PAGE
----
Electronic Design

Wafer-Level Bonding Technique Allows Cost-Effective MEMS Packaging

Packaging MEMS devices is a very challenging task that poses problems distinct from conventional ICs. Among the complexities is the need for protection from particulate contamination, moisture, ESD, and thermal effects. In addition, there are electrical performance limitations caused by parasitics. Other challenges include the interaction of a MEMS device with outside chemical, mechanical, optical, electrical, and other measurands. This is particularly true for MEMS devices used in RF and inertial applications, where the cost of packaging can account for as much as 85% of the device's overall costs.

MicroAssembly Technologies Inc., Redmond, Calif., is pro-posing a novel solution to these issues. The idea involves the use of a wafer-to-wafer transfer of micromachined devices and metallurgical bonding (Fig. 1). It also fits in with the recent move from die-scale to wafer-scale packaging for low-cost, high-performance advantages.

At last year's The Commercialization of MEMS 2000 Conference in Santa Fe, N.M., Michael B. Cohn, MicroAssembly Technologies' CEO, discussed several commercially available MEMS devices. He also described ways in which some improvements could be achieved through a new packaging approach.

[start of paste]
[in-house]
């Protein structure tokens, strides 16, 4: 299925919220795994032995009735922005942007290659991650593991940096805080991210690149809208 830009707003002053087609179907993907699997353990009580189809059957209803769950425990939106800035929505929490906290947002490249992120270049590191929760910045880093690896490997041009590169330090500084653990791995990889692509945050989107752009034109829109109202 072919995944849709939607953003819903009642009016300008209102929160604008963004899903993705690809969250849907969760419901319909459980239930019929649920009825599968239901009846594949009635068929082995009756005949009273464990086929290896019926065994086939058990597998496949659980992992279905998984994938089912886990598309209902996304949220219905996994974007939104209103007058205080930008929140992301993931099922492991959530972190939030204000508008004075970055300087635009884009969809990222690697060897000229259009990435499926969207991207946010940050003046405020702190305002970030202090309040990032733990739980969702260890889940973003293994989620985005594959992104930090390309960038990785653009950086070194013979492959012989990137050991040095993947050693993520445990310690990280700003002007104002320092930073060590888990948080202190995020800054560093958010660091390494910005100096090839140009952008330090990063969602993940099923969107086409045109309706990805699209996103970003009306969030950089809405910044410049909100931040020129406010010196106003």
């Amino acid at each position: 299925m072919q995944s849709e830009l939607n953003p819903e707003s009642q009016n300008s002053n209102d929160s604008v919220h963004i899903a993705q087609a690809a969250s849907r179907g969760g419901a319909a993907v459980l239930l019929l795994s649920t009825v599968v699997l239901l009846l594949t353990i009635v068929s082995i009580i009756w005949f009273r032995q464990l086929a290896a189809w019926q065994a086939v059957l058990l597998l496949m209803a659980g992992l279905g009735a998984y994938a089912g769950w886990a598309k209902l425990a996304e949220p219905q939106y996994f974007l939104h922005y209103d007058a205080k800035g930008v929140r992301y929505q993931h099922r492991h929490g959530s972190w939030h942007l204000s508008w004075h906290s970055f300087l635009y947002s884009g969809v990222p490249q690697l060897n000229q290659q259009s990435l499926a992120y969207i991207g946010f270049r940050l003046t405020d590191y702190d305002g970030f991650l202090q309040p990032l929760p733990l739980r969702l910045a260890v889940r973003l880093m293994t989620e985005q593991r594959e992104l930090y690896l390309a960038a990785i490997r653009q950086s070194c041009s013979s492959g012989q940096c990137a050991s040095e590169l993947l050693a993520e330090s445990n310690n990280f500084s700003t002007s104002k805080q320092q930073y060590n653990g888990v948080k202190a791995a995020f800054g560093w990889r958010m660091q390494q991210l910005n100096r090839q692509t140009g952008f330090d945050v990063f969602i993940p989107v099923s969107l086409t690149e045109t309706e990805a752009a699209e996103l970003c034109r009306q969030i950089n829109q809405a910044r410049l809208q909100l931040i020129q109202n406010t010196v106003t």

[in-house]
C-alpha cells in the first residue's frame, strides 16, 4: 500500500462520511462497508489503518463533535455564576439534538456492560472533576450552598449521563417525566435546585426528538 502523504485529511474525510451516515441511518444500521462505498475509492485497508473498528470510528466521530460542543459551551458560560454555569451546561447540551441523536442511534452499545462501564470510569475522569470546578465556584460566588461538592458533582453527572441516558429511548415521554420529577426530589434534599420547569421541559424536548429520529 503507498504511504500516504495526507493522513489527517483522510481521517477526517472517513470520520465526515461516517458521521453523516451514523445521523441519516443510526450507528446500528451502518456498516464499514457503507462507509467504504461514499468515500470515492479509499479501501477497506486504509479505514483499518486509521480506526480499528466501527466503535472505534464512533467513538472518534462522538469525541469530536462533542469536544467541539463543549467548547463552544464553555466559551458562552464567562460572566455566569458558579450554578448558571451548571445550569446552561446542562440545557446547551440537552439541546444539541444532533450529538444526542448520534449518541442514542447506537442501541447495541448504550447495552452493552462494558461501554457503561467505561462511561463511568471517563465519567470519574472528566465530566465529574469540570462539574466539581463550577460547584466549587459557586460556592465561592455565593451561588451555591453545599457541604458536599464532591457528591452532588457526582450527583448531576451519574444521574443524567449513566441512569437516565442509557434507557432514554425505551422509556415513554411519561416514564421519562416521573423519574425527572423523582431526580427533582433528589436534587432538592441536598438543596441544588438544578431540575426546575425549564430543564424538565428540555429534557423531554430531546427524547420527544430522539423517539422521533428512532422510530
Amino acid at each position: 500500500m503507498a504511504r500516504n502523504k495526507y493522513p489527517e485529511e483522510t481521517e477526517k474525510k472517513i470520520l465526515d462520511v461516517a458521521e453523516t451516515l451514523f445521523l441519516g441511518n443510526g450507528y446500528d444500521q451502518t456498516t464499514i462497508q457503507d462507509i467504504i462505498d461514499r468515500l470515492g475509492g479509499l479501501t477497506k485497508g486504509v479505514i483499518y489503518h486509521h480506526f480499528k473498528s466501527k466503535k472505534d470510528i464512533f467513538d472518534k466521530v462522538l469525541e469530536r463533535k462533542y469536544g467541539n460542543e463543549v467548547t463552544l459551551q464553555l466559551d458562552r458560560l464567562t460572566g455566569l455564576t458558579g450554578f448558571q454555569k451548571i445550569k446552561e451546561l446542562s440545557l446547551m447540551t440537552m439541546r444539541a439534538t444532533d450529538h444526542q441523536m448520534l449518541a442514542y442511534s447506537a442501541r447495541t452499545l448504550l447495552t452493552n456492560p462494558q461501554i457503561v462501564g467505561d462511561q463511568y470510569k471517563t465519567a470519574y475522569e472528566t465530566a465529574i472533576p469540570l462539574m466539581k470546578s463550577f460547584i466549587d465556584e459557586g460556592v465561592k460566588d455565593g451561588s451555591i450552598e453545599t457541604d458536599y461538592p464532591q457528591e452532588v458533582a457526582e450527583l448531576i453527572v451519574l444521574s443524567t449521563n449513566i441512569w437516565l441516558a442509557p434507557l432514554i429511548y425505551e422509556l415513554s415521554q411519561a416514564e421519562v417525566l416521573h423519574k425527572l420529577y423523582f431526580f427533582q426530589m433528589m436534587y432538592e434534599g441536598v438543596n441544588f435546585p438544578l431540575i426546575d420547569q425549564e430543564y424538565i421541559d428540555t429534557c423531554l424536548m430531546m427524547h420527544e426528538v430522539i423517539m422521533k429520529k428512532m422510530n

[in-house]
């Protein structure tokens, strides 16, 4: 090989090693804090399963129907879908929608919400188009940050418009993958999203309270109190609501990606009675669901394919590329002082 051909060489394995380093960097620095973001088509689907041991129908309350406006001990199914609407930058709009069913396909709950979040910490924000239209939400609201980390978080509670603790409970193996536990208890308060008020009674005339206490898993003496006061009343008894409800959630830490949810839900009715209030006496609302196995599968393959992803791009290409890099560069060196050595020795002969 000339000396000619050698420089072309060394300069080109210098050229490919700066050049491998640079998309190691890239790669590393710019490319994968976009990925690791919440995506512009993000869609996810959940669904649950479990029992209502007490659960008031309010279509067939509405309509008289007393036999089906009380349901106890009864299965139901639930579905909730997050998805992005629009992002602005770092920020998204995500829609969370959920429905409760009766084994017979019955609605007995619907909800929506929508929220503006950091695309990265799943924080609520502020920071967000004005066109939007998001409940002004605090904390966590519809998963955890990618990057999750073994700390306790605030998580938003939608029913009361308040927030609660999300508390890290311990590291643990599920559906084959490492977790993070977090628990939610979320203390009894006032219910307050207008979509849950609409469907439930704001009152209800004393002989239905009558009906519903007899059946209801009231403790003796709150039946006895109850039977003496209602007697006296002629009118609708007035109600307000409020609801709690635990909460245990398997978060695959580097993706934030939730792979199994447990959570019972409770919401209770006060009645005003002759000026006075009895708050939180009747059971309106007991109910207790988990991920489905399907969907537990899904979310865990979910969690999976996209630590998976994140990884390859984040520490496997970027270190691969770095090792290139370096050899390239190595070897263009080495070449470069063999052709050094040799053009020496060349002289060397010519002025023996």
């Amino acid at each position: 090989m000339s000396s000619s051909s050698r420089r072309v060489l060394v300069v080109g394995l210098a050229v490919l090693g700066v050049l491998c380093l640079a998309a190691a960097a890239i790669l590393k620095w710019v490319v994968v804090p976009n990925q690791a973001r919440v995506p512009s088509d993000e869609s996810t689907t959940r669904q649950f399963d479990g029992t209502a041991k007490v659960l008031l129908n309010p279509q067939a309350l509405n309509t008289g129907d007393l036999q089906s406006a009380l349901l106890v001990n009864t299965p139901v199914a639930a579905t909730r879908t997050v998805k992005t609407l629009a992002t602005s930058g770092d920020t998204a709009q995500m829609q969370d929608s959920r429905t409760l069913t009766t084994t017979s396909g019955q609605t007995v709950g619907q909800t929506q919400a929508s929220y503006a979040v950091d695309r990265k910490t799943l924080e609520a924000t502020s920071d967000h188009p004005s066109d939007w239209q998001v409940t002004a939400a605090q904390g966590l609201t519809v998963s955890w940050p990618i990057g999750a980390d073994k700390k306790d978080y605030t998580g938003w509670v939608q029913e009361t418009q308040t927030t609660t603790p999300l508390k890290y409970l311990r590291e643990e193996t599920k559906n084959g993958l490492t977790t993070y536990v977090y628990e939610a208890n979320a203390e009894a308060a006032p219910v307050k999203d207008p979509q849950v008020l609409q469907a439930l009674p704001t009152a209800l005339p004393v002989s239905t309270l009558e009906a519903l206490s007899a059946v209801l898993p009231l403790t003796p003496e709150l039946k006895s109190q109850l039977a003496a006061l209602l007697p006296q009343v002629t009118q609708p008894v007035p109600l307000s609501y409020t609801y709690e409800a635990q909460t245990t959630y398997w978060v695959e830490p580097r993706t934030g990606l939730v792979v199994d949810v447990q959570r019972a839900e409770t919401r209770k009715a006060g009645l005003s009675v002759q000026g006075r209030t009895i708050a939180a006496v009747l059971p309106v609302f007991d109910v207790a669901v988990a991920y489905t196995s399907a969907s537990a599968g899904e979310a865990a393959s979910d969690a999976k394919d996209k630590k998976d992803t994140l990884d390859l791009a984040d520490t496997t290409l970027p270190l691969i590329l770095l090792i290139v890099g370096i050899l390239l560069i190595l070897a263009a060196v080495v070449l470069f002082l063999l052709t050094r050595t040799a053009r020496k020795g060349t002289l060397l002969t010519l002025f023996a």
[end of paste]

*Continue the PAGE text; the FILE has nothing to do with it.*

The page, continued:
Specifically, MEMS manufacturers constantly wrestle with the problems of acceptable yields, packaging cost, and the integration of a MEMS device with other electronics. Cohn proposes that his technique can solve these problems. A solution is important, he emphasizes, since next-generation wireless, fiber-optic, and sensor components will require not only improved performance, but also more economical packaging.

A Pillbox Process
Key to the new way of packaging is a wafer-scale approach, wherein a MEMS donor wafer with micromachined structures is bonded to another target wafer and the two are later separated. This "pillbox" method potentially lets complex fabrication processes be decomposed into independently optimized and simple modules. In fact, the company has demonstrated this development on vacuum-packed microresonators with as few as three masking steps.

Since it relies on the wafer-scale method, this approach offers a lower-cost and higher-yield solution than other procedures. It uses a narrow seal ring to provide a reduced footprint, and low-parasitic interconnects to improve frequency response and noise performance. On some conventional packages, a wire-bond pad can measure roughly 10 times the size of the active MEMS device. This results in parasitics that attenuate the output by 100 times. Furthermore, because it is a two-chip technique, the process also allows the use of high-Q passive components not normally possible with a single-chip method (Fig. 2)

Lid structures are first fabricated in 4-µm polysilicon atop a polysilicon-glass (PSG) sacrificial layer (Fig. 1, again). Micromachined breakaway tethers hold the lids in place on the donor substrate after being released in a 49% hydrogen-fluoride solution. Solder microbumps patterned on the polysilicon enable bonding and transfer to a target substrate. Next, the lids are sealed onto the target substrate using a narrow seal ring for hermeticity. Vacuum seals have been demonstrated, and the structures have survived autoclaving and 1000 lbs/in.2 of pressure without damage. A number of microactuators have already been transferred from donor to target substrates in a batch fashion.